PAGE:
Home Health Lassa fever: Lagos lawmaker task residents on clean environment

Lassa fever: Lagos lawmaker task residents on clean environment


Lagos – Mr Segun Olulade, the Chairman, Lagos State House of Assembly Committee on Health, on Tuesday advised residents to keep their environment clean in order to prevent the outbreak of Lassa fever in the state.
Olulade (APC-Epe II) gave the advice in a statement issued in Lagos against the backdrop of reported cases of Lassa fever outbreak in Taraba.
He urged the residents to immediately report any symptom of the disease to the nearest public hospital.
The statement said that reports had confirmed three persons dead and two others receiving treatment in Jalingo, Taraba.
“Lagosians should look out for any symptoms of the disease and immediately report to the appropriate government body.
“We just finished the Christmas and New Year celebrations and there is no way our surroundings won’t be littered with dirt and remnants of food.
“So there is need for us to do a proper cleaning of our environments so as to prevent rats associated with Lassa fever,’’ the lawmaker said.
The statement said that some of the symptoms associated with Lassa fever include nasal bleeding and bleeding through the anus and mouth.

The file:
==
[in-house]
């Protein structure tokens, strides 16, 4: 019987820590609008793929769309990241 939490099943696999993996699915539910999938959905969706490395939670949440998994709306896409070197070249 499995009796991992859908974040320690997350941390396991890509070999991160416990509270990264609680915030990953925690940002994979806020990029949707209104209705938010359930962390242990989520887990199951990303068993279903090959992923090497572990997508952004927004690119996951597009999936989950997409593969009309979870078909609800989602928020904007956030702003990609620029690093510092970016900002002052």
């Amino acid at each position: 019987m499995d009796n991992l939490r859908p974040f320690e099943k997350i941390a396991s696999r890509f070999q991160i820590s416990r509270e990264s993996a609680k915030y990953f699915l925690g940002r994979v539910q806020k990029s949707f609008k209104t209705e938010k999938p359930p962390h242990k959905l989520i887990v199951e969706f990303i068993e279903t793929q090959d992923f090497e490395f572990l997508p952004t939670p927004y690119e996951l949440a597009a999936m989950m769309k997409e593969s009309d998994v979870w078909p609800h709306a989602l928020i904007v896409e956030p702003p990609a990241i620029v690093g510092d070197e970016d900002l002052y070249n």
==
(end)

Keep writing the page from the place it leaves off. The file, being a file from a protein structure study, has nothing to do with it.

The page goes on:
It said that people usually get infected with the Lassa Virus after exposure to infected rodents, while person to person transmission occurred through direct contact with the sick person.
The statement, which called on the residents of the state to avoid contact with rats, urged them to do a total fumigation of their environment.
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“Other precautionary measures include putting food in rodent proof containers and wearing protections such as masks, gloves, gowns when in contact with infected persons, among others.”
The News Agency of Nigeria (NAN) recalls that a Lassa fever outbreak occurred in Taraba in February 2012, causing the death of 10 people including a doctor and two nurses who attended to the patients.
Lassa fever is described as an acute viral haemorrhagic illness of one to four weeks duration that occurs in West Africa.
It is transmitted to humans via contact with food or household items contaminated with rodent urine or fecal matter. (NAN)

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